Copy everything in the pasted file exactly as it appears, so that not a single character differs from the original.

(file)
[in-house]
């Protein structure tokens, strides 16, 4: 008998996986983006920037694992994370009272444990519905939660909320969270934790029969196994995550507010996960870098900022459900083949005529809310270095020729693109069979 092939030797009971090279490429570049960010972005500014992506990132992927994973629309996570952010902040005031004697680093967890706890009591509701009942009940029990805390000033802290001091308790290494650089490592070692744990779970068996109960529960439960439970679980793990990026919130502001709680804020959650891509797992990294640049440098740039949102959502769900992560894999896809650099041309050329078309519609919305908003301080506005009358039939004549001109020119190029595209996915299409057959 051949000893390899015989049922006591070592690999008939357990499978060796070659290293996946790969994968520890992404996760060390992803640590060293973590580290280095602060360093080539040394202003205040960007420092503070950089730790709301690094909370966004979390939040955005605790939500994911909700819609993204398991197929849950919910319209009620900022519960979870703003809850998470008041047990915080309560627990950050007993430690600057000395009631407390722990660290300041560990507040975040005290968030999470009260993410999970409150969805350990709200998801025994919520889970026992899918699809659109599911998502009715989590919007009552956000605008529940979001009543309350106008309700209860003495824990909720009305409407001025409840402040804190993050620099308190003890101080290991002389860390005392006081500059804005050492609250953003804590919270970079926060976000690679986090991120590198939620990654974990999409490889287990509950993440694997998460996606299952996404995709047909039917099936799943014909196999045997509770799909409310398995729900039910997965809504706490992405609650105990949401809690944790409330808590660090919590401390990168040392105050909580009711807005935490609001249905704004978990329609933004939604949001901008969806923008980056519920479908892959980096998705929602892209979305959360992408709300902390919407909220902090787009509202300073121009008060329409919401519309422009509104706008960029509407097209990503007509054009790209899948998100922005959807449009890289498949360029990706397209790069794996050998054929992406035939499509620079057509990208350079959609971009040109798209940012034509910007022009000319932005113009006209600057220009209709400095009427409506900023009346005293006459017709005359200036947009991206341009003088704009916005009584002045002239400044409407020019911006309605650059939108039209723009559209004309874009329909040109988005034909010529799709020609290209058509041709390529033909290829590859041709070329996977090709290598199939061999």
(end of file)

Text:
[in-house]
């Protein structure tokens, strides 16, 4: 008998996986983006920037694992994370009272444990519905939660909320969270934790029969196994995550507010996960870098900022459900083949005529809310270095020729693109069979 092939030797009971090279490429570049960010972005500014992506990132992927994973629309996570952010902040005031004697680093967890706890009591509701009942009940029990805390000033802290001091308790290494650089490592070692744990779970068996109960529960439960439970679980793990990026919130502001709680804020959650891509797992990294640049440098740039949102959502769900992560894999896809650099041309050329078309519609919305908003301080506005009358039939004549001109020119190029595209996915299409057959 051949000893390899015989049922006591070592690999008939357990499978060796070659290293996946790969994968520890992404996760060390992803640590060293973590580290280095602060360093080539040394202003205040960007420092503070950089730790709301690094909370966004979390939040955005605790939500994911909700819609993204398991197929849950919910319209009620900022519960979870703003809850998470008041047990915080309560627990950050007993430690600057000395009631407390722990660290300041560990507040975040005290968030999470009260993410999970409150969805350990709200998801025994919520889970026992899918699809659109599911998502009715989590919007009552956000605008529940979001009543309350106008309700209860003495824990909720009305409407001025409840402040804190993050620099308190003890101080290991002389860390005392006081500059804005050492609250953003804590919270970079926060976000690679986090991120590198939620990654974990999409490889287990509950993440694997998460996606299952996404995709047909039917099936799943014909196999045997509770799909409310398995729900039910997965809504706490992405609650105990949401809690944790409330808590660090919590401390990168040392105050909580009711807005935490609001249905704004978990329609933004939604949001901008969806923008980056519920479908892959980096998705929602892209979305959360992408709300902390919407909220902090787009509202300073121009008060329409919401519309422009509104706008960029509407097209990503007509054009790209899948998100922005959807449009890289498949360029990706397209790069794996050998054929992406035939499509620079057509990208350079959609971009040109798209940012034509910007022009000319932005113009006209600057220009209709400095009427409506900023009346005293006459017709005359200036947009991206341009003088704009916005009584002045002239400044409407020019911006309605650059939108039209723009559209004309874009329909040109988005034909010529799709020609290209058509041709390529033909290829590859041709070329996977090709290598199939061999």